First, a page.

SoI Videos

Sounds of Intent Young Champions

R.1.A

Kasim is being exposed to a rich variety of sounds within this musical interlude. Practitioners play the flute and guitar in close proximity to him as the piano accompanies.

R.1.A

The children in this class are being exposed to a variety of sounds during this activity including the piano, voice and various instruments given to each child such as a drum and tambourine.

R.1.B

Edvard Grieg's 'In the Hall of the Mountain King' is played for Matthew, exposing him to a piece among a range of music and sound that he experiences during his music sessions.

R.1.B

Within this class the teacher plays a range of music between and within activities for the children to hear, listen and react to.

R.1.B

Within this class the teacher plays a range of music between and within activities for the children to hear, listen and react to.

R.1.C

This Year 3/4 group is taking part in an activity which combines hiding and finding instruments in an outdoor space, and playing the instruments as they are hidden and found. This is a new acoustical environment and a new activity for the class. The teacher plays the chime, while walking with Fatima. Fatima is being exposed to the sound within the context of an outdoor space of the school.

R.1.C

As Rudi is brought into the sensory suite, music is programmed to play when the door opens and the words 'Welcome to the Sensory Suite', are spoken. This exposes Rudi to music and sound in a different context as well as introducing musical sound that symbolises other things (R.3.D).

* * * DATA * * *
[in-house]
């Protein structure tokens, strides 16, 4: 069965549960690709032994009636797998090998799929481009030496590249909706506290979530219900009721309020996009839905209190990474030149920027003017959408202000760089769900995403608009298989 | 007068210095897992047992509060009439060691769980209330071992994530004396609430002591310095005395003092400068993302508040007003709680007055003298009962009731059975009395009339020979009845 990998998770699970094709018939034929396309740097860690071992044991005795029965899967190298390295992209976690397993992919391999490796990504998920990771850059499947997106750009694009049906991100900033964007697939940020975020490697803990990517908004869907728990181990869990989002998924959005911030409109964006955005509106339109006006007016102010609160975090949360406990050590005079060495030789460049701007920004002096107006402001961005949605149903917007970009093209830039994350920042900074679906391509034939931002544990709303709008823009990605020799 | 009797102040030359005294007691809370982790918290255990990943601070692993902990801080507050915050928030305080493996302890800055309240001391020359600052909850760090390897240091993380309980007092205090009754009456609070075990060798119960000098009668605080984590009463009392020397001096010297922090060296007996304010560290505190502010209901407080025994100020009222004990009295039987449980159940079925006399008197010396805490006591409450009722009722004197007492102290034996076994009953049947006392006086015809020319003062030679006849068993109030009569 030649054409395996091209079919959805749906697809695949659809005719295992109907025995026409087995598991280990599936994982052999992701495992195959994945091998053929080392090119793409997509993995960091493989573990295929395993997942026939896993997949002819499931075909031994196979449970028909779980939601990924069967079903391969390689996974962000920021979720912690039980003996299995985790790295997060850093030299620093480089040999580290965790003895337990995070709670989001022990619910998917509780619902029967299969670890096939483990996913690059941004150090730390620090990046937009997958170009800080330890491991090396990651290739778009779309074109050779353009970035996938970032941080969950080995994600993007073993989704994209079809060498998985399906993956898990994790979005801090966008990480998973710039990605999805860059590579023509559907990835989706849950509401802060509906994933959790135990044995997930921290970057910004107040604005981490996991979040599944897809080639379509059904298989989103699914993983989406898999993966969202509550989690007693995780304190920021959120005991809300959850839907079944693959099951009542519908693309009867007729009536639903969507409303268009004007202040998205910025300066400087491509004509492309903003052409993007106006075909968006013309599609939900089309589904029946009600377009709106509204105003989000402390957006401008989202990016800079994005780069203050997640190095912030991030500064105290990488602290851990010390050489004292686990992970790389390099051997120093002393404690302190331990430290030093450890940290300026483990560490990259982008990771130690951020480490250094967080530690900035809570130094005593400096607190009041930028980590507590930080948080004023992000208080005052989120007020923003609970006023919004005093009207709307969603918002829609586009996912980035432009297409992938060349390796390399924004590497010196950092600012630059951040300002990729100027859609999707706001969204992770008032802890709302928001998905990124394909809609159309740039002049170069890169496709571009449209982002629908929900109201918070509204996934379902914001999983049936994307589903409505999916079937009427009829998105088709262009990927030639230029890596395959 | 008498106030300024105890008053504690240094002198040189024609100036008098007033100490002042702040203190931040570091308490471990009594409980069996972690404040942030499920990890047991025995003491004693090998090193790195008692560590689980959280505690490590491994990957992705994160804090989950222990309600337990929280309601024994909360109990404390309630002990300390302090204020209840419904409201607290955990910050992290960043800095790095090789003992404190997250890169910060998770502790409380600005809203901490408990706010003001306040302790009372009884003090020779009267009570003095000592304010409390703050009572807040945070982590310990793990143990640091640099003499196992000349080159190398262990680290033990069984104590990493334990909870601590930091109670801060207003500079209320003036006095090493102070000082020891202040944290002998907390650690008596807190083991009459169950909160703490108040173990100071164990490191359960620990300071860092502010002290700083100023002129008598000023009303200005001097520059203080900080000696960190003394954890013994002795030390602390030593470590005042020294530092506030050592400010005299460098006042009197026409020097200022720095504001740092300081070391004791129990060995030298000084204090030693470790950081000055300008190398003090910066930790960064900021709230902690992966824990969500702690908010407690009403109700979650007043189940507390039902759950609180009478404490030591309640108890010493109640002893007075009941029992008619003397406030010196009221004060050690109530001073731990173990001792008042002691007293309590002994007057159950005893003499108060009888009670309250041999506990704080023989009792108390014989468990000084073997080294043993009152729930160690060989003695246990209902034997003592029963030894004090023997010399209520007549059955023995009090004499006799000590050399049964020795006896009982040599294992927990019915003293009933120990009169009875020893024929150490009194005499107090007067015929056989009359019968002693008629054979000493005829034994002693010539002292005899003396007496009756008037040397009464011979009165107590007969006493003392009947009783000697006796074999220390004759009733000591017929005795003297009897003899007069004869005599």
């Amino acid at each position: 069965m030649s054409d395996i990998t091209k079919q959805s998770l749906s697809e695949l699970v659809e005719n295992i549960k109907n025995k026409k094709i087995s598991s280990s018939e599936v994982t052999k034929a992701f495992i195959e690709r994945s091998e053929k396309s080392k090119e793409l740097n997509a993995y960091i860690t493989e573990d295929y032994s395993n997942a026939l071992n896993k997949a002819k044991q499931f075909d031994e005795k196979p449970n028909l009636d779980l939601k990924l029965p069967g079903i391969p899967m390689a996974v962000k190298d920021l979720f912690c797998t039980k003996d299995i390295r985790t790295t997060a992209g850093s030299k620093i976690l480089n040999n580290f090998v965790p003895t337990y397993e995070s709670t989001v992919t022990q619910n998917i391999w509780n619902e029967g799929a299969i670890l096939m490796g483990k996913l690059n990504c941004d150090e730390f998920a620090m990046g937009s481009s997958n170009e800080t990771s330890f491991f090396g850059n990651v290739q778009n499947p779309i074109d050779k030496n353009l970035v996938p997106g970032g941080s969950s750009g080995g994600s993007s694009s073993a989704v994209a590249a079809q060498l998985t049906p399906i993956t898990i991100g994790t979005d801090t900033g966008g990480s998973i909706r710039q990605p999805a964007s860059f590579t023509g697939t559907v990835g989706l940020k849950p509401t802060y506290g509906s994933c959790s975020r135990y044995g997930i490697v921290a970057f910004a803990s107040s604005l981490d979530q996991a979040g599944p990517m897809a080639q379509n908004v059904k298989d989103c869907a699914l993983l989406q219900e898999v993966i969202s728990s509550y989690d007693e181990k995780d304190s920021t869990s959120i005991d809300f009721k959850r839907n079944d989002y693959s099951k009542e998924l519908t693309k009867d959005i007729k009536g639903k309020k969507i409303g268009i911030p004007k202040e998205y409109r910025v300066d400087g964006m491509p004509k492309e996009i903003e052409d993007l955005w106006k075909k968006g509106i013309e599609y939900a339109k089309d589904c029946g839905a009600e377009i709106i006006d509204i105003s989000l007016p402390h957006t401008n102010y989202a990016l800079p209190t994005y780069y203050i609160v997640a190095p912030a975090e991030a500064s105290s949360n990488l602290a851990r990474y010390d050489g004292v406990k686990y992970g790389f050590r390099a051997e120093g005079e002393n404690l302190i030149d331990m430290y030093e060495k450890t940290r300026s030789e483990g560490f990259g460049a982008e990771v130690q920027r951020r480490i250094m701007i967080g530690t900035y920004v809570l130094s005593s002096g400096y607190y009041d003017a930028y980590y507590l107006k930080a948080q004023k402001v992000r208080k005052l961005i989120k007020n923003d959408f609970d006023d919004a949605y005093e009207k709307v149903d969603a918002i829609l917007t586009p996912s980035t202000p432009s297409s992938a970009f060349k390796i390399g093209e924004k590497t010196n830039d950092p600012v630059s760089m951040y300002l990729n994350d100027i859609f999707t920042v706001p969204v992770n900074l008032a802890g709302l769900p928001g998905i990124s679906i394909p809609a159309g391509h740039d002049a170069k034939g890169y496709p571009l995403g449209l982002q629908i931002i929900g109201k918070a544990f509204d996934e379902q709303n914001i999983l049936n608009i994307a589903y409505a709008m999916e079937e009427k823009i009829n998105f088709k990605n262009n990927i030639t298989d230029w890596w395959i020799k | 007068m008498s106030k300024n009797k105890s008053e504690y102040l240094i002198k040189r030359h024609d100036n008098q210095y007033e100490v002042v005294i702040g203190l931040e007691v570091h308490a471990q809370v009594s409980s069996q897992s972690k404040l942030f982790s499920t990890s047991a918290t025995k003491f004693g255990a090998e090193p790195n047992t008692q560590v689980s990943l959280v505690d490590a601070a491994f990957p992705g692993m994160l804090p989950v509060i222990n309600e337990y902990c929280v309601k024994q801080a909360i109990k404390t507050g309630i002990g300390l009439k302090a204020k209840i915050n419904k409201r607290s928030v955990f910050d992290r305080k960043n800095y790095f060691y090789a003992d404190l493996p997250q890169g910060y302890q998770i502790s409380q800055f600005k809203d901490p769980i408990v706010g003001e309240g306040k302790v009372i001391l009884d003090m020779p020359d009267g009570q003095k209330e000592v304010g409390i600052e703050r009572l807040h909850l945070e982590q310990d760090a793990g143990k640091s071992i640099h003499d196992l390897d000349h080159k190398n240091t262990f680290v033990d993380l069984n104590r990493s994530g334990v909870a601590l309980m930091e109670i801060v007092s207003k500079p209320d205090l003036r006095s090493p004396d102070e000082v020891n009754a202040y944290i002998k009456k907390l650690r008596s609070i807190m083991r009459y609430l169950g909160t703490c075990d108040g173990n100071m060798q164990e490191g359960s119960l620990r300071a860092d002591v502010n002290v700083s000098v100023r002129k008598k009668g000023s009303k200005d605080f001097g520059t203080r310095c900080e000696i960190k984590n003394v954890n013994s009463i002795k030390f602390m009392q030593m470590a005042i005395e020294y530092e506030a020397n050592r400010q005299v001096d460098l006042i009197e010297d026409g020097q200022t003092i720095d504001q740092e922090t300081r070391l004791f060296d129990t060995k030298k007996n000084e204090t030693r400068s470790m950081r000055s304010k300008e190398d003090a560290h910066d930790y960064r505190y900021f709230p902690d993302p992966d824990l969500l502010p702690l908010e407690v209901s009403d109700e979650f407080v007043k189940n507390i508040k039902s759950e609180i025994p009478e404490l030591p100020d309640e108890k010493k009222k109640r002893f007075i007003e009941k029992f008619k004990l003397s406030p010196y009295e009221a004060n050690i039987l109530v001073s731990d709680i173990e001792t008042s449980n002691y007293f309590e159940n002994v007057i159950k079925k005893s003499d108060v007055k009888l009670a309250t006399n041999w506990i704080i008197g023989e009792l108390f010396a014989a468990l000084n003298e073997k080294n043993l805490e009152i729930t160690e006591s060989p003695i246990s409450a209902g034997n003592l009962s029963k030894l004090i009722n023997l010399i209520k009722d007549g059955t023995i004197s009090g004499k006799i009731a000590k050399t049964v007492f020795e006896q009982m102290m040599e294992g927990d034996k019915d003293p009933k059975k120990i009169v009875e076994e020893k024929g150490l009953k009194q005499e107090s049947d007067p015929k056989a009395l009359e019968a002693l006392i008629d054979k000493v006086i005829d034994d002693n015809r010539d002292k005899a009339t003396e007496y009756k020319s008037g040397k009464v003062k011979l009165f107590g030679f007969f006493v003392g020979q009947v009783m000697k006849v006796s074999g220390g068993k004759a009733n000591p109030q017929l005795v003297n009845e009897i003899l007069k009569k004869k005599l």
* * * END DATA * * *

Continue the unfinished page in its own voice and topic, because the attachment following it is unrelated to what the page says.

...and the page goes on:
R.1.D

In the sensory suite Emily lies on a waterbed while a practitioner supports her physically. The lights of the room change colour as the music plays and the practitioner holds small strings of lights for Emilie to see, which also change colour.

R.1.D

This is a combined session of music and physiotherapy. Here, the children are being exposed to music that is linked to movement as the therapists and practitioners assist the children in their exercises.

R.2.A

R has a severe visual impairment as well as sensory neural hearing loss, but he may respond to some sounds. Here, he has placed the omnichord on his legs as the teacher plays for him. He shows an awareness of the sound, focusing on the vibration that he is feeling on his legs and as he touches the strings. His awareness is further demonstrated as he takes the teacher's hand and brings it back to the instrument, after the teacher has stopped playing.

R.2.A

M is visually impaired and has profound sensory hearing loss. She is non-verbal and uses limited non-symbolic communication. She enjoys exploring objects. Here, as the teacher plays the djembe M brings the bottom of the instrument close to her head, exploring and reacting to the tactile qualities of the instrument and of the vibration in sound that she experiences.

R.2.A

As the teacher sings to E, she shows a response to the sound through the movement of her mouth and tongue.

R.2.B

Usman appears to differentiate between the sound of the two instruments presented to him. When the shaker and bells are offered to him by his music therapist, Usman reaches out for the shaker after hearing this instrument in comparison to the bells. The music therapist allows Usman ample time to listen to each instrument and respond with his preference.

R.2.B

Darryl has a variety of non-verbal communication strategies including facial expression, vocalisation and body language. During music he shows an interest in the keyboard and drum. Here, as the drum gets louder and the teaching assistant claps, Darryl becomes excited in reaction to the change in sound.

R.2.B

As the teacher plays the 'Hornpipe' on the piano, he builds on the texture and increases the dynamic. Shivan reacts to the changes in sound and gets excited, sitting up, rocking and smiling. Shivan repeatedly shows a similar response to these types of changes in sound, which can be seen again in an earlier session.